Hong Kong-based Greater Bay Airlines Co. plans to expand its route network into mainland China next year, belatedly entering an essential market after the country remained off limits during the Covid pandemic.
(Bloomberg) — Hong Kong-based Greater Bay Airlines Co. plans to expand its route network into mainland China next year, belatedly entering an essential market after the country remained off limits during the Covid pandemic.
The carrier, a new entrant to an Asian hub dominated by Cathay Pacific Airways Ltd., will first fly to Shanghai and Beijing, and then gradually to cities such as Chongqing and Chengdu, according to Chief Executive Officer Stanley Hui.
“We have to do it step by step, because things don’t happen overnight,” Hui said in an interview with Bloomberg Television.
The airline, which has four Boeing Co. 737 older-generation jets, started commercial operations in July 2022 and flies to a handful of Asian destinations including Japan, South Korea and Vietnam. Former CEO Algernon Yau, now Hong Kong’s commerce and economic development secretary, initially hoped Greater Bay Airlines’ maiden commercial flight would be to Beijing over two years ago.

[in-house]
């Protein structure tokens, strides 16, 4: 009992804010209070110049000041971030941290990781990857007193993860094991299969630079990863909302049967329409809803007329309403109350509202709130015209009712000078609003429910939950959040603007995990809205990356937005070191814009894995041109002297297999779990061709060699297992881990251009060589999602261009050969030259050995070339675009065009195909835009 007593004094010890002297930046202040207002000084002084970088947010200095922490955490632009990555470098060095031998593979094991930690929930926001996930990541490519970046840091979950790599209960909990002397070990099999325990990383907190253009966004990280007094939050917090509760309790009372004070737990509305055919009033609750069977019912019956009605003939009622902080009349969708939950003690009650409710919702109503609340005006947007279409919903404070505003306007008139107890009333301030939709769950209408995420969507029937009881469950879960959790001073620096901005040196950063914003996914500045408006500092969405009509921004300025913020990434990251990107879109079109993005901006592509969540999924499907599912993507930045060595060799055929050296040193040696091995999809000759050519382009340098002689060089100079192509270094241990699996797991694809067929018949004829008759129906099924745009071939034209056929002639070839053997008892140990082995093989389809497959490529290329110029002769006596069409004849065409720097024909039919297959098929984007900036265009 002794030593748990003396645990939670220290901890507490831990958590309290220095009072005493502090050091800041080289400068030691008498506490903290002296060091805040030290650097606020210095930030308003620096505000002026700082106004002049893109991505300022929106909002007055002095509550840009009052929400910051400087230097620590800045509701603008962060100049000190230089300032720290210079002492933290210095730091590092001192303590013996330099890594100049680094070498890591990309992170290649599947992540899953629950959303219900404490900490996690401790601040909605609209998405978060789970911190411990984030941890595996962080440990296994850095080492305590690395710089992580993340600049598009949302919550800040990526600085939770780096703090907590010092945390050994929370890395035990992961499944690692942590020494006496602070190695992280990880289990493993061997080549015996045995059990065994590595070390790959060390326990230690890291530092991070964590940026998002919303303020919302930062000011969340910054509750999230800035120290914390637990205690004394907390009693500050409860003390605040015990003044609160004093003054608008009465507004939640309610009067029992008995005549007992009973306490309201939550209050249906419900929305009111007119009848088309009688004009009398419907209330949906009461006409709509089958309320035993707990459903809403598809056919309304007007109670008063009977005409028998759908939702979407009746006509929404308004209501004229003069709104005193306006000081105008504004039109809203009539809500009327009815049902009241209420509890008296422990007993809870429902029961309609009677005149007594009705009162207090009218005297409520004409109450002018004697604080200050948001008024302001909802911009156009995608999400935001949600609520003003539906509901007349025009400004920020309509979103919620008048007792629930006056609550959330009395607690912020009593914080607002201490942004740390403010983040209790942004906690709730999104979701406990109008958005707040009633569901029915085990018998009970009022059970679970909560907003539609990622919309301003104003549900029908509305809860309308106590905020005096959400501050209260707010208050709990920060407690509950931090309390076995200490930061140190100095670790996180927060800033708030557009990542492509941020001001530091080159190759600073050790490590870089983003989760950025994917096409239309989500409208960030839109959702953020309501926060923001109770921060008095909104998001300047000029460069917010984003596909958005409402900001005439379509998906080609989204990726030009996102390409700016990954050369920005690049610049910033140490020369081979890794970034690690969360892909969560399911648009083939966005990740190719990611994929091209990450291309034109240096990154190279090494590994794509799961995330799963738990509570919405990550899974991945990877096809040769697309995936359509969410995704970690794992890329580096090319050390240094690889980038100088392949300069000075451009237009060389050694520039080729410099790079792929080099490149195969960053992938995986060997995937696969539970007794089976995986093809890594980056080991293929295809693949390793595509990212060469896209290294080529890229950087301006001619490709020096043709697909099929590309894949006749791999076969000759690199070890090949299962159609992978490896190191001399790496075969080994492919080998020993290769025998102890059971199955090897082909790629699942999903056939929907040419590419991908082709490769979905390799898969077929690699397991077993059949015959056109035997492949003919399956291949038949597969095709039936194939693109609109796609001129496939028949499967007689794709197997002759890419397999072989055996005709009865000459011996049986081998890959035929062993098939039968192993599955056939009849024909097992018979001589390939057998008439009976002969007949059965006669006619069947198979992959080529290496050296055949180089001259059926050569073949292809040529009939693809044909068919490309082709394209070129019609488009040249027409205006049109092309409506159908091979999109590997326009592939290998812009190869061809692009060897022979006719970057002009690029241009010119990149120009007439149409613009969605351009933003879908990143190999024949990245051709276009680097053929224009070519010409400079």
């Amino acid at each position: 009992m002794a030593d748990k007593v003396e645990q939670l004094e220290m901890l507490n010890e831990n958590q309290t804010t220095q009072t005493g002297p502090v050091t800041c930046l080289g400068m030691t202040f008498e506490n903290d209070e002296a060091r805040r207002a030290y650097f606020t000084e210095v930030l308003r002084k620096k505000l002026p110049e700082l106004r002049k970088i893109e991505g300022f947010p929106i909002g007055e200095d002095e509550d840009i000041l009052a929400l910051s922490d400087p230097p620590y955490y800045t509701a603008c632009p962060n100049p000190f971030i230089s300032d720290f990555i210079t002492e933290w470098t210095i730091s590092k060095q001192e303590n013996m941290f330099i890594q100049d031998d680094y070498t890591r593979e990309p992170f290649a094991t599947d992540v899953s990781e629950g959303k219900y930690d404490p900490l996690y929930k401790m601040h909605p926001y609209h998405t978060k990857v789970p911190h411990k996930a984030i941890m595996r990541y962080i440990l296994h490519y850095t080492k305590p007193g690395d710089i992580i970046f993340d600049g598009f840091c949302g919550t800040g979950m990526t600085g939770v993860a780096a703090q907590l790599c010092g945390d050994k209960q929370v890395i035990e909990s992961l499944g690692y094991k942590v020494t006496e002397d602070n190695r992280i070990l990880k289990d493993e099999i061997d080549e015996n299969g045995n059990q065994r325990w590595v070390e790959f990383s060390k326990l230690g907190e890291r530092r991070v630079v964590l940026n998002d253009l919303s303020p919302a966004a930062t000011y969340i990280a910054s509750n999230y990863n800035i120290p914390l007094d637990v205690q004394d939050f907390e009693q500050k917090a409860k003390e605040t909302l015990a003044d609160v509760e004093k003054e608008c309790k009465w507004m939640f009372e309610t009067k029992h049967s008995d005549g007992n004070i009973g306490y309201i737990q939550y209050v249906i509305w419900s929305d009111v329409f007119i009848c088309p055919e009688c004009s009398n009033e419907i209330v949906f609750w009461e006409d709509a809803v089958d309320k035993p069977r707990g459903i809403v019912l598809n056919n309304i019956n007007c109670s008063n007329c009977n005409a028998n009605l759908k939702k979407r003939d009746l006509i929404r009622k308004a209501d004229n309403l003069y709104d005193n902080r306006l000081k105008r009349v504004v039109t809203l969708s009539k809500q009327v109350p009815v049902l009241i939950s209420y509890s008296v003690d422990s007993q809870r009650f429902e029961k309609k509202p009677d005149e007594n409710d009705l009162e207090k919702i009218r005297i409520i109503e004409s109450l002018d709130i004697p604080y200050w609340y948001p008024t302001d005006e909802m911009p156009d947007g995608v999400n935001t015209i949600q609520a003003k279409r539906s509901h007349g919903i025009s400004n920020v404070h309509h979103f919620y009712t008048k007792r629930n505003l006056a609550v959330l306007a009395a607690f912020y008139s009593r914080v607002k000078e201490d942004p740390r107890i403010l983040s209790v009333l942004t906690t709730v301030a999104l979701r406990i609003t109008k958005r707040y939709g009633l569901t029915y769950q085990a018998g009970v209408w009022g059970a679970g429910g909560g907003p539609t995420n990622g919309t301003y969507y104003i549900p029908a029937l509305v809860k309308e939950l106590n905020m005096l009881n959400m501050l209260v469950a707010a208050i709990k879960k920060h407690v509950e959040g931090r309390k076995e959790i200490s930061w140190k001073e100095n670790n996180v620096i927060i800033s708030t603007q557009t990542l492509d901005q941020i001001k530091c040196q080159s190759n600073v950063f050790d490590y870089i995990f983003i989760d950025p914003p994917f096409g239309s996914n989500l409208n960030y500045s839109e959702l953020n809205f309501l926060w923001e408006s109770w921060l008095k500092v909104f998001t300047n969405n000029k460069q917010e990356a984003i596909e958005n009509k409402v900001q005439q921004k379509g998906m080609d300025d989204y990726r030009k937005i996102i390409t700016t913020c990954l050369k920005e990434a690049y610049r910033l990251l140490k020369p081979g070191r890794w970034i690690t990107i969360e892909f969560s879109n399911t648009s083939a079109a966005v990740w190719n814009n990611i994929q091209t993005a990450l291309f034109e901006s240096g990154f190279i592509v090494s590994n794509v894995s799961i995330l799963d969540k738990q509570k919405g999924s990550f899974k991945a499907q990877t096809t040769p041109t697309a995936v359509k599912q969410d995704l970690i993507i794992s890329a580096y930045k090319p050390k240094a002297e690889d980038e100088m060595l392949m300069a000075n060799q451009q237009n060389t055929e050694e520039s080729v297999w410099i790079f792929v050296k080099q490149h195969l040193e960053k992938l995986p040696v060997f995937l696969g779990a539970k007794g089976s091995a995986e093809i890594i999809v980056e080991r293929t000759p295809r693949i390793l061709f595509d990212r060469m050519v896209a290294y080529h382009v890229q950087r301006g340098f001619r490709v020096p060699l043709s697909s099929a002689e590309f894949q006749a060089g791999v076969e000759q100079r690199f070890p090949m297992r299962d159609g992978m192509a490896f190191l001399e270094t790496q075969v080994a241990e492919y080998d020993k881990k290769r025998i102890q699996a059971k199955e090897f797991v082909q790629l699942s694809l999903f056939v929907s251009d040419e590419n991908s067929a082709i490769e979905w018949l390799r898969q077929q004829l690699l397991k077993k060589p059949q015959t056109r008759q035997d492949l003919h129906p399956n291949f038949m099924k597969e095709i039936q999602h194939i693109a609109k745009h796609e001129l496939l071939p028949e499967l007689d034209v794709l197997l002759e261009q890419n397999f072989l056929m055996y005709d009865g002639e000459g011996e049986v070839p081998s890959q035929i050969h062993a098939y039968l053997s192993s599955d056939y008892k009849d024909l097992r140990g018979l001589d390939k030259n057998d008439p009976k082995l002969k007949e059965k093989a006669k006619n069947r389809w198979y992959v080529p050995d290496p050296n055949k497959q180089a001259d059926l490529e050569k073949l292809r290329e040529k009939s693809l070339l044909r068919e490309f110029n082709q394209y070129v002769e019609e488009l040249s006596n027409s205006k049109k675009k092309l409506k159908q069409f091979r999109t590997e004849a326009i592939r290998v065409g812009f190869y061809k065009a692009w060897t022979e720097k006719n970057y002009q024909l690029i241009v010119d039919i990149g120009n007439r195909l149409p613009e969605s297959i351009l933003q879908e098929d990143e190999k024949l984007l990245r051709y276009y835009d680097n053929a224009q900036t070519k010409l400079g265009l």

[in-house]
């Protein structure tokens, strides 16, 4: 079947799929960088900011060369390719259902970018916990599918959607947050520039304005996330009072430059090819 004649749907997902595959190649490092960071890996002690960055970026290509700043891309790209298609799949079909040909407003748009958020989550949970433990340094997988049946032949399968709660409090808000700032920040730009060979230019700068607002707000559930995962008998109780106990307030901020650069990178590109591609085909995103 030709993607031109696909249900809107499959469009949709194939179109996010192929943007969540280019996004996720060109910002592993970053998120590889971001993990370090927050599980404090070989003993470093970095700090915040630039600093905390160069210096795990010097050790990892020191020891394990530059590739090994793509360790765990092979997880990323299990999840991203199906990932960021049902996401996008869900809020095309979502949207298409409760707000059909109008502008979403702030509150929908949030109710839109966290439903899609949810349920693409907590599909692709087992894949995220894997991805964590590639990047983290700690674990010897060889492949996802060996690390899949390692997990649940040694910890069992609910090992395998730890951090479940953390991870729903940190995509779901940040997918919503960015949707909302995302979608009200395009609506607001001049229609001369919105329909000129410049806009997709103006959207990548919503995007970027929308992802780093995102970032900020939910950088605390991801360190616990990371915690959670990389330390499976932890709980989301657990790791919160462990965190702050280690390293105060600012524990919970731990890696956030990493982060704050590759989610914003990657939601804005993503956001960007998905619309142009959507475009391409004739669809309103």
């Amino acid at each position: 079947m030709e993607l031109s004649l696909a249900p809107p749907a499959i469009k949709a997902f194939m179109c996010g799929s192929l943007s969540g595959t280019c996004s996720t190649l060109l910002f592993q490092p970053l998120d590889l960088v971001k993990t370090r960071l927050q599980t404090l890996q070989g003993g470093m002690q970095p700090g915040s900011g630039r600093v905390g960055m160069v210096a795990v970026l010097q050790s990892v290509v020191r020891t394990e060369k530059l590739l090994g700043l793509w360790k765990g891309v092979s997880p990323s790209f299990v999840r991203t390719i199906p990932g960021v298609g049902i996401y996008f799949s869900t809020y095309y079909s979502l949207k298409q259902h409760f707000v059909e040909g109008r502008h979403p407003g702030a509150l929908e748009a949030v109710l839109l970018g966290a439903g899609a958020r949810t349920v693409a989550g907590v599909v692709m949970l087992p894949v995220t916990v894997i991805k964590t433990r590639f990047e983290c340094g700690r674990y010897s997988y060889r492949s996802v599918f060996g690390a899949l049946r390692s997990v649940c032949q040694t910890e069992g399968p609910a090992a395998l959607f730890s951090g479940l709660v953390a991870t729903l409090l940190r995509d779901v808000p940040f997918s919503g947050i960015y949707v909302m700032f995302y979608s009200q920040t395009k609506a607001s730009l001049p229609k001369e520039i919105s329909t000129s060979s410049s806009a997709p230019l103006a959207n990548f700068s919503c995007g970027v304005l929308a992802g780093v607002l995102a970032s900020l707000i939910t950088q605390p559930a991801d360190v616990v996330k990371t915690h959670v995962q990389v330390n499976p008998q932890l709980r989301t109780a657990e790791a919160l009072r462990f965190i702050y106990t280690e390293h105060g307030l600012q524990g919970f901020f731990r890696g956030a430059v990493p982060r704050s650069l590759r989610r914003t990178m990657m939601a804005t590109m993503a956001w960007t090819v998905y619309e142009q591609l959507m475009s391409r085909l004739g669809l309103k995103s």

Hui, previously CEO at Dragonair and Hong Kong’s airport authority, said he intends to take four second-hand 737 planes from Shenzhen-based Donghai Airlines Co., which — like Greater Bay Airlines — was founded by property magnate Bill Wong, who is closely connected to China’s Communist Party.
“We still have a way to go to profitability, that’s why the boss wants this airline to grow faster,” Hui told Bloomberg News in a separate interview Thursday. “That’s why we need more aeroplanes.”
Demand is strong in China, where domestic air travel has recovered way beyond pre-Covid levels, Hui said, noting that airlines in China and Hong Kong did “reasonably well” over the Golden Week holidays in early October.
Meanwhile, the company is laying the groundwork for a stock-exchange listing and has started discussions, Hui said, without disclosing the names of parties involved.
“All business should be looking at an IPO, and that is on the agenda,” Hui said.
Greater Bay Airlines temporarily broke even in March and April thanks to “unusually” high airfares offsetting aircraft being underutilized and filled less than 70%, he said. Hui forecasts the company will be profitable in 2024.
The airline ordered 15 Boeing 737 Max jets in March for delivery from August next year until 2028. It also has a commitment to buy five long-haul 787s. Hui said a decision on firming up that order will be made by 2025.
–With assistance from Ocean Hou and Lauren Faith Lau.
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